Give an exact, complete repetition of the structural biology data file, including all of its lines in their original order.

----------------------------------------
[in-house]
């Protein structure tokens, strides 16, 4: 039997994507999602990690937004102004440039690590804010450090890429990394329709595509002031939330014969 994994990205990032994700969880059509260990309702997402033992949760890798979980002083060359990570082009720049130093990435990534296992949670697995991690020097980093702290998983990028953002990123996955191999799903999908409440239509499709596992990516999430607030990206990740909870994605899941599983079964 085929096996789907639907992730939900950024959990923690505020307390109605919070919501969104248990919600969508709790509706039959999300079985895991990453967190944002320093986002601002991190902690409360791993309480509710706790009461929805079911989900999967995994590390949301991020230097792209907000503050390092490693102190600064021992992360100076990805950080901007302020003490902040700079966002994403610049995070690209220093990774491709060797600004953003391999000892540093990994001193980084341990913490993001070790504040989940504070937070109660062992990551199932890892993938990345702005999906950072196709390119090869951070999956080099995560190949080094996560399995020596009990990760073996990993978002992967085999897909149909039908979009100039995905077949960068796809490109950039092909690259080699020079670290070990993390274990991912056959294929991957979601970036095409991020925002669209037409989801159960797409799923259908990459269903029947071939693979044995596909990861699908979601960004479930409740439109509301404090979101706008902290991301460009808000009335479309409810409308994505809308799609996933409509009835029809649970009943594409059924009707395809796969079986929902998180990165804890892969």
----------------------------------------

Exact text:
[in-house]
């Protein structure tokens, strides 16, 4: 039997994507999602990690937004102004440039690590804010450090890429990394329709595509002031939330014969 994994990205990032994700969880059509260990309702997402033992949760890798979980002083060359990570082009720049130093990435990534296992949670697995991690020097980093702290998983990028953002990123996955191999799903999908409440239509499709596992990516999430607030990206990740909870994605899941599983079964 085929096996789907639907992730939900950024959990923690505020307390109605919070919501969104248990919600969508709790509706039959999300079985895991990453967190944002320093986002601002991190902690409360791993309480509710706790009461929805079911989900999967995994590390949301991020230097792209907000503050390092490693102190600064021992992360100076990805950080901007302020003490902040700079966002994403610049995070690209220093990774491709060797600004953003391999000892540093990994001193980084341990913490993001070790504040989940504070937070109660062992990551199932890892993938990345702005999906950072196709390119090869951070999956080099995560190949080094996560399995020596009990990760073996990993978002992967085999897909149909039908979009100039995905077949960068796809490109950039092909690259080699020079670290070990993390274990991912056959294929991957979601970036095409991020925002669209037409989801159960797409799923259908990459269903029947071939693979044995596909990861699908979601960004479930409740439109509301404090979101706008902290991301460009808000009335479309409810409308994505809308799609996933409509009835029809649970009943594409059924009707395809796969079986929902998180990165804890892969």